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Drizzle, Views And Triggers

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Jul. 15th, 2009 | 01:15 pm

I've been trading twitter responses back and forth with jswanhart of Kickfire recently on the state and planning of Views in Drizzle.

In Drizzle right now we do not have views. There are plans to add views which never "materialize", but that is still a couple of milestones off.

One of the problems when talking about views is that the word "materialize" has been over used.

To "materialize" a view, means that you take the view definition, turn it into a temporary table, and then join it against a query. In Drizzle we consider this a "no no".

Why? Because any query that does this is more then likely going to turn out to be to slow to be of any real use in our domain space. The same problem exists with subqueries though for the time being we are leaving them in. Subqueries at this point are only semi-useful. Many of the common methods of using them result in a materialized table, which just makes them too slow. Our plans involve eliminating these sorts of queries and only allowing ones which can be "merged".

This will be limiting, but experience shows that the current state of use is that most users don't want to be able to write a query that will under perform (unless I am wrong, Google has disabled the subquery system in their version of MySQL just to make sure no developer gets anywhere near this part of the system).

Frankly, I would like to take this one step further at some point, and eliminate cartesian joins unless they are explicitly requested. How often do you really want one? Pretty much never. Typically they are done by accident and you either wait out the mistake or start hitting "CTRL-C" hoping to kill the query before it eats up the machine.

So "materializing" is out, but what is not out is "materialized views". This is an SQL feature whereby a table is created and is updated based on entries from one or more tables, either syncronously or asycronously. This is something I do expect us to support at some point.

One of the strengths in the current design is that the replication system lives as a service to the micro-kernel.

What does this mean?

It means that we internally have triggers on any sort of DDL/DML event that occurs in the server. As soon as someone wants to write up some parser goodness we can have basic triggers in whatever language you want.

We also gain materialized views via the same method. The "tires" on this project have been kicked around but no one has started it yet.

Having everything built on the same entry point to the micro-kernel really simplifies the design of a lot of different components. We have someone doing the design on direct to memcached replication for instance (we will have UDF as well, but this will simplify cache coherency and not require you to modify any SQL to make it work).

Materialized Views are pretty cool, materializing a view though pretty much make you want to cry.


BTW It was just pointed out to me that Justin had some of his own thoughts about this.

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Comments {26}

Brian "Krow" Aker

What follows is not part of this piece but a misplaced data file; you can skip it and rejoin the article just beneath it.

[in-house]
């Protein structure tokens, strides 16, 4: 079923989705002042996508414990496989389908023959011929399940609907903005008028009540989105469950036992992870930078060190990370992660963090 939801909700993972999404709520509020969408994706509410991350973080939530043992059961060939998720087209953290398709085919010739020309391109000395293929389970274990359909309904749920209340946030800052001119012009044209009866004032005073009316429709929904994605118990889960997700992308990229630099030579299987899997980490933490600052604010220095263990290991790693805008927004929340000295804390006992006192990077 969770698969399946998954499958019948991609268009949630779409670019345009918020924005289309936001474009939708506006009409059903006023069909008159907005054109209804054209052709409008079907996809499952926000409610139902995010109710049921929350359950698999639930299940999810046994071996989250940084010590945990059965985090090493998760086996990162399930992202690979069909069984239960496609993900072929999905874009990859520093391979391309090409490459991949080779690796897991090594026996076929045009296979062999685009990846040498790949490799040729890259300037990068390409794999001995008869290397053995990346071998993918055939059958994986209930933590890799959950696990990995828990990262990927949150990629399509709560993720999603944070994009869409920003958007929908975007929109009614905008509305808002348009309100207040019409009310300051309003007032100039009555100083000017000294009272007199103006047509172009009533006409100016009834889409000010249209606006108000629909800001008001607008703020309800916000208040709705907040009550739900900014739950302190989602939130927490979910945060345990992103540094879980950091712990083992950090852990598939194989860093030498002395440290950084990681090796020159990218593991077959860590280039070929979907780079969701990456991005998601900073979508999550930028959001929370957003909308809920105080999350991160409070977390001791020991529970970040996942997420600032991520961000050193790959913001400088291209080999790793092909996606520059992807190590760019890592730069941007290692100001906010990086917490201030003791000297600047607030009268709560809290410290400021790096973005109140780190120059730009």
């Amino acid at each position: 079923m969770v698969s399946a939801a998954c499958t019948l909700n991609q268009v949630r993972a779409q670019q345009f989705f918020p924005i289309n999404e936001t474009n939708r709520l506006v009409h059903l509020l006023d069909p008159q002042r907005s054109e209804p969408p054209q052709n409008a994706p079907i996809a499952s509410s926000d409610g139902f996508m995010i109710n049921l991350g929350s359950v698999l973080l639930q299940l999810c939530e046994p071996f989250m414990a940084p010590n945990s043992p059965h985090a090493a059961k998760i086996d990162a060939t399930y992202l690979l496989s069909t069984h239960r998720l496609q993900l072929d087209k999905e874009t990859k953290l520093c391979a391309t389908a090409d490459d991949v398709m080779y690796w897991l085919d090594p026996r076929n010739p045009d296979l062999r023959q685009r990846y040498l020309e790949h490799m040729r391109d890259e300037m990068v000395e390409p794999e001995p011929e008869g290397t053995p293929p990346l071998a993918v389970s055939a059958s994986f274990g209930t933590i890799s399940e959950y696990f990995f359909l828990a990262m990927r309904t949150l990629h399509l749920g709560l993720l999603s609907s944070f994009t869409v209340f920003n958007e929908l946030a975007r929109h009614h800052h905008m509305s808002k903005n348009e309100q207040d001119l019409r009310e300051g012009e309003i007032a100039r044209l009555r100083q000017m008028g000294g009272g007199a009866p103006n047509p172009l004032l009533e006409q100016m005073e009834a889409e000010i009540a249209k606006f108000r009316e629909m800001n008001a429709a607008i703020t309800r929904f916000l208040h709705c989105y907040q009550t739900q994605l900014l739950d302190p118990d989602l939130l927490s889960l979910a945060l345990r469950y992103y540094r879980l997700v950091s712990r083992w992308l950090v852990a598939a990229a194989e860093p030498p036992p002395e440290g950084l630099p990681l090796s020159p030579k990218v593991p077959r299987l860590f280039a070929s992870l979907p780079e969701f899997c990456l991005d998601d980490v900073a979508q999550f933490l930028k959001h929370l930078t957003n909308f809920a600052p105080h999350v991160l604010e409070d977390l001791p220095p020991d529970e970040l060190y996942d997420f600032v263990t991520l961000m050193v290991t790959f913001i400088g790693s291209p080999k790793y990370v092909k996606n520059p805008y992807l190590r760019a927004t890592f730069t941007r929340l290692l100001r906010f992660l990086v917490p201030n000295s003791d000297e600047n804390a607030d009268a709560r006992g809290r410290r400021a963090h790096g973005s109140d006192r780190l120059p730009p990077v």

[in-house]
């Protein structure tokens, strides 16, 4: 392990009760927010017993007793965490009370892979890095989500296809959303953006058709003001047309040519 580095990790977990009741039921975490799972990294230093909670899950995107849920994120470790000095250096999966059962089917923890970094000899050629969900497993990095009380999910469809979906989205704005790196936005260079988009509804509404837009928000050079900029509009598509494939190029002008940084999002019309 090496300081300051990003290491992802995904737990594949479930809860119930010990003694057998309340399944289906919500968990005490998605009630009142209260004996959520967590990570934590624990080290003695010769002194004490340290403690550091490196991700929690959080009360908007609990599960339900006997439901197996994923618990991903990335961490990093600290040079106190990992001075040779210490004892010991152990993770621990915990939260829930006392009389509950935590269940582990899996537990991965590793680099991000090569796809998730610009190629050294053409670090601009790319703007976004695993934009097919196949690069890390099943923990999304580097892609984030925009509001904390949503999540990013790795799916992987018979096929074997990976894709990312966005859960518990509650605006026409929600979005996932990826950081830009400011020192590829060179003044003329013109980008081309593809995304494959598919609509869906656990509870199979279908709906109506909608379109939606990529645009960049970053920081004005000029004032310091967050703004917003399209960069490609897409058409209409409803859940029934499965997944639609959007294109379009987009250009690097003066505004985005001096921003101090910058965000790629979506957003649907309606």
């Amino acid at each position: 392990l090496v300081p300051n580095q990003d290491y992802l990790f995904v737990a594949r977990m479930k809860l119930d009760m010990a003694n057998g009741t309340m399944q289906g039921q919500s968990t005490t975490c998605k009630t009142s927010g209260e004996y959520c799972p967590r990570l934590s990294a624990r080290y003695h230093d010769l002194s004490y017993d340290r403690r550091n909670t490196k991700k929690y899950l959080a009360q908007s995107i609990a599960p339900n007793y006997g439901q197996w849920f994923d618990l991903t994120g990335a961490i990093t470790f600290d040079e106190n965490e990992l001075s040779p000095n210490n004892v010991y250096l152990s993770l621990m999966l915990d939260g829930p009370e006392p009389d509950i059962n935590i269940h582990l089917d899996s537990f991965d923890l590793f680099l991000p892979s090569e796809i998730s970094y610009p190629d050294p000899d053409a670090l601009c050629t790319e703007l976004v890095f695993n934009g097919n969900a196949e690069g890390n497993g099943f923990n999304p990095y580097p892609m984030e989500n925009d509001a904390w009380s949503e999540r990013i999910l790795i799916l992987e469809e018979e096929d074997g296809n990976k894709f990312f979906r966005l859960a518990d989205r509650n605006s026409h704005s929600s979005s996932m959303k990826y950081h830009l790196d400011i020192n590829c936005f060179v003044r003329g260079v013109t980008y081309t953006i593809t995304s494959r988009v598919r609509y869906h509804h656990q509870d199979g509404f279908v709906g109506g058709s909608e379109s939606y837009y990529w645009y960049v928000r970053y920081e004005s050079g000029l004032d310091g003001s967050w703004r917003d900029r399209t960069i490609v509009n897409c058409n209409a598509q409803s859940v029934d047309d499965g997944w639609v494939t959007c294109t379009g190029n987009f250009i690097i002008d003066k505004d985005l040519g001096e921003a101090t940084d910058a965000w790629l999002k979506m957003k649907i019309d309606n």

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from: krow
date: Jul. 16th, 2009 03:11 pm (UTC)
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The FROM subquery clause raises my concern as well... I've not really made up my mind on it at this point. We have left subqueries alone for the moment... I am not sure when we can get around to tackling them.

On a different note, as fas as column=const goes with indexes... requiring users to create indexes is a complete hack, long term we need to figure out how to do performance and not require this (and I don't mean just go the direction of using column stores and sacrifice write performance).

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Justin Swanhart

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from: swanhart
date: Jul. 17th, 2009 11:50 pm (UTC)
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Are there plans to add hash joins to Drizzle?

The inline view (subquery in the from clause) is very convenient, and powerful, but suffers from the problem that the subquery often must be materialized with no indexes. Even if indexes could be added automatically, cardinality of the joined columns can be bad anyway.

To really properly support inline views which must be temporarily materialized I think you need a better join algorithm when indexes are not available. Of course, hash join only works for efficiently for equijoins and antijoins, and sometimes inline views are outer joined.

Or perhaps build bitmaps on the joined columns (ideally compressed bitmaps ala fastbit) as bitmap lookups have shown to be as efficient as btree index lookups and handle low cardinality data far better.

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Brian "Krow" Aker

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from: krow
date: Jul. 18th, 2009 03:18 am (UTC)
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I want to finish some refactoring first on the JOIN class before I get into do a hash join. Right now there are just a couple of things that I want to do there... that being said I'd like to see someone else step and spend sometime working on it.

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